During my lifetime, a lot of different genres of music made a big impact on me and left traces. I love electronic music as much as it has no boundaries. Love the feeling when I discover something new and can’t label it. Love when it meshes from one sub genre to another, like real life incidents in an illogical dream, which has no boundaries. When I am producing my own music, I try not to have limits and not to be under one influence, try not to follow any rules, not to limit myself and create the piece which best converts my state of mind and soul which I am experiencing during the process. I am satisfied with the result if it does not link directly to any existing context, genre or artist. My music does not have an established style, the process is very dynamic and unsteady. Even though the album includes all kinds of tracks, starting from 110 bpm to 168 bpm, I think what unites all of them is that they all wear intoxicated clothes.

Alessandro: Why did you choose the title Skeptical Answers for your release? What would you like to express with your last work?

Recently my feeling of scepticism towards the surrounding has intensified, the condition that we are in, people, rules, habits, ideas, opinions. This is a psychological process within me, introspection. Number of skeptical turns increases, the road is super existing.

Alessandro: Would you like to talk about the artwork of your release? It reminds me of collage techniques. What do the elements pictured here represent? Who did it?

Florian worked on the album cover, I am a big fan of his work! We have not discussed in advance what it was supposed to be, so I have been waiting impatiently for the final result. As expected – he was spot on. I wanted the cover to be the opposite of track names, kind of earthly, dirty and colourfully refined. Eyes of this weird iron creature, fancy synthetic wheel trim, glimmering futuristic collard material and overall fantastic ironic emotions go well with the fabric of the tracks.

Davide: BITE is a very important label in the underground techno scene, and it has established a name for itself via engaging releases from some top names in the game. How did you come in contact with them?

Bite is without a doubt the top label! Few years ago, when Hayden became a resident of Khidi, Tamuna – owner of Khidi – introduced my tracks to him. Soon, I received an offer and my first solo EP was on the way. Vulkanski was a new project at the time, I was collecting music and waiting for the proper label, which would be emotionally connected to me. I am really glad and grateful to be part of this label.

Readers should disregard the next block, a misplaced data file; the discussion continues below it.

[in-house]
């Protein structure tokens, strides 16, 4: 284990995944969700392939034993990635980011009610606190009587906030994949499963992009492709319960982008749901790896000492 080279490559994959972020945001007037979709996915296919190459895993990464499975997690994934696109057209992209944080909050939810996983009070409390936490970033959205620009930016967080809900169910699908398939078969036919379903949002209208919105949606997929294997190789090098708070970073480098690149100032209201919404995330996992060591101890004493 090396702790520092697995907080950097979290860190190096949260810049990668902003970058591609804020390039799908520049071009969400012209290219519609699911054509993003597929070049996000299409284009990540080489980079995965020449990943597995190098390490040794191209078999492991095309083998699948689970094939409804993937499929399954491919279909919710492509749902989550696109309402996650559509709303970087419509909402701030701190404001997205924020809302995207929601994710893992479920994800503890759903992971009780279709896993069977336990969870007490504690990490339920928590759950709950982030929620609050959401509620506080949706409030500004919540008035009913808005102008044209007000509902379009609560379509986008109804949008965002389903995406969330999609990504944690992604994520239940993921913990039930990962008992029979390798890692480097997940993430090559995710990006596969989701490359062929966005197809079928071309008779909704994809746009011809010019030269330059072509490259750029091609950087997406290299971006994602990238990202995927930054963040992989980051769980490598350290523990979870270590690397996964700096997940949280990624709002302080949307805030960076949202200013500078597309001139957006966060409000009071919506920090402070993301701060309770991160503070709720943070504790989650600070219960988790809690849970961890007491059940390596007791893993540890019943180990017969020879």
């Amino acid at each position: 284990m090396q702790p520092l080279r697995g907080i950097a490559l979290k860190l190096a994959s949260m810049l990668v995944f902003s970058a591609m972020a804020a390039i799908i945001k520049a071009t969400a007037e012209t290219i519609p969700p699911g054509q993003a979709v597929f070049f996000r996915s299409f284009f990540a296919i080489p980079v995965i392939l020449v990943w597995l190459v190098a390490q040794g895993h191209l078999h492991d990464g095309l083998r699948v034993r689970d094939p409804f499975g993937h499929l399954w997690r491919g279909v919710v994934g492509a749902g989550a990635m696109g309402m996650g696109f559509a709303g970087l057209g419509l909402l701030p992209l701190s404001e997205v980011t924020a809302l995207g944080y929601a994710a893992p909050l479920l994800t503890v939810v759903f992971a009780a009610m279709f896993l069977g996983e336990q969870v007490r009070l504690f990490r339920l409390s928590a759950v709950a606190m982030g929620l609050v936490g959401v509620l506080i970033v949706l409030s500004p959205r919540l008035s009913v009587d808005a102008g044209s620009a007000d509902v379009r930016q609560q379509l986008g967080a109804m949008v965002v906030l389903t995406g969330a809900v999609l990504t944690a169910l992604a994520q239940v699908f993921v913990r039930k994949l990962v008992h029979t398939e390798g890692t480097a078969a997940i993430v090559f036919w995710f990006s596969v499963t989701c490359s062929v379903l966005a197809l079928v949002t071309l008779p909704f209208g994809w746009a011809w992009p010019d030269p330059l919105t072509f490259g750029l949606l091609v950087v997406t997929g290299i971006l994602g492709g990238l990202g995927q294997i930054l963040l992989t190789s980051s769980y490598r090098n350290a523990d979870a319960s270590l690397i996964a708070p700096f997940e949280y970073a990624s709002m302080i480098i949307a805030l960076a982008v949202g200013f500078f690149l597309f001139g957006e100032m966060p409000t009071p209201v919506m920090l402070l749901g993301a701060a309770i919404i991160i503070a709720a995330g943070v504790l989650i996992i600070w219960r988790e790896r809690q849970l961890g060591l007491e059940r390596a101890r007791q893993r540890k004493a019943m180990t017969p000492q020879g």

Davide: You are part of the duo Greenbeam & Leon, who began DJing and performing throughout Georgia in 2002. One notable appearance is the one on Boiler Room in response to the police raids which happened at Bassiani and Cafe Gallery 5 years ago. I think the political identity of techno is quite important, and I would like to hear from you about that episode and its importance to you.

Countries’ drastic drug policy pushed casual drug users towards the dark net, synthetic drugs were everywhere, which led to tragic situations when youngsters were overdosing and losing their lives.  This caught the attention of the government and as a result they raided two clubs during an event. Ravers were taken outside and they started investigations. After that there was an intense period when the situation was pretty rough. Next day thousands of people protested this action from the government in front of the parliament building. This was one of the most memorable demonstrations in my life (even though I have been part of many demonstrations). Our weapon against the system was dancing!  Later on right wing extremists confronted our peaceful protests, they were blaming us that we were popularising drugs and “sodomic sins”. Anyways, these protests had a very positive effect on some decisions – for example: law against marijuana usage was changed and now the system is more loyal towards weed smokers. Generally drug policy is still very harsh in the country and a lot is to be done regarding this matter.

Alessandro: I would like to hear from you about Georgia’s political situation. I read some news about it and I would like to know more about it. Does the social and political context in which you live influence your music?

I don’t follow politics that much, don’t watch tv and time I spend on social media is very limited. But for you to have an idea, I can tell you that everything is paused, the country is not moving forward, generations poisoned with soviet morals, unemployment, poor judicial system and church’s active involvement in politics. Occupier monster neighbour, who just does not want us to develop on our own. Society is still expecting a miracle, that western developed power will come and save us all! Sounds harsh, but that’s the reality we have to live in everyday.

As for the inspiration, I don’t think that politics has a big influence on my music, but politics is also part of the energy that surrounds us.